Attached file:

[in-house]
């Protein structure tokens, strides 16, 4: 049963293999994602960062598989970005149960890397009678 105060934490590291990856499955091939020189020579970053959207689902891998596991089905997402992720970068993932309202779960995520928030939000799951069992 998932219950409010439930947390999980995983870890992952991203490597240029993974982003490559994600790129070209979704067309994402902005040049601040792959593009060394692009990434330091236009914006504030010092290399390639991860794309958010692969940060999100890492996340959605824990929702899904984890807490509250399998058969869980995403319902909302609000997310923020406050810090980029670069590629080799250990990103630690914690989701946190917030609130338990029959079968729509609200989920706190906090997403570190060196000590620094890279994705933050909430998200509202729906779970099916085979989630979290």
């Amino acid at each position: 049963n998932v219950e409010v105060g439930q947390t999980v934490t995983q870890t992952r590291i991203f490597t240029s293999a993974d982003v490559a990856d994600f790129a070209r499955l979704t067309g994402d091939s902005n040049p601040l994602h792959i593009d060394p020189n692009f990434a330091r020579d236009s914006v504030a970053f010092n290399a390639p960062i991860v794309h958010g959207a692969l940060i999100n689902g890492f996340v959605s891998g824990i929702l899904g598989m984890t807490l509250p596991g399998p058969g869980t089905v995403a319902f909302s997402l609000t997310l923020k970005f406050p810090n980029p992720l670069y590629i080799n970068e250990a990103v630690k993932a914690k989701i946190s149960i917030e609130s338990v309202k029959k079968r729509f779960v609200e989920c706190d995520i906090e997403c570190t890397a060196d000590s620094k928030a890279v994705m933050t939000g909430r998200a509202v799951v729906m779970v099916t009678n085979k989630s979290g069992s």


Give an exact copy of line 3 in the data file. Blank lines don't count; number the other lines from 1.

């Amino acid at each position: 049963n998932v219950e409010v105060g439930q947390t999980v934490t995983q870890t992952r590291i991203f490597t240029s293999a993974d982003v490559a990856d994600f790129a070209r499955l979704t067309g994402d091939s902005n040049p601040l994602h792959i593009d060394p020189n692009f990434a330091r020579d236009s914006v504030a970053f010092n290399a390639p960062i991860v794309h958010g959207a692969l940060i999100n689902g890492f996340v959605s891998g824990i929702l899904g598989m984890t807490l509250p596991g399998p058969g869980t089905v995403a319902f909302s997402l609000t997310l923020k970005f406050p810090n980029p992720l670069y590629i080799n970068e250990a990103v630690k993932a914690k989701i946190s149960i917030e609130s338990v309202k029959k079968r729509f779960v609200e989920c706190d995520i906090e997403c570190t890397a060196d000590s620094k928030a890279v994705m933050t939000g909430r998200a509202v799951v729906m779970v099916t009678n085979k989630s979290g069992s």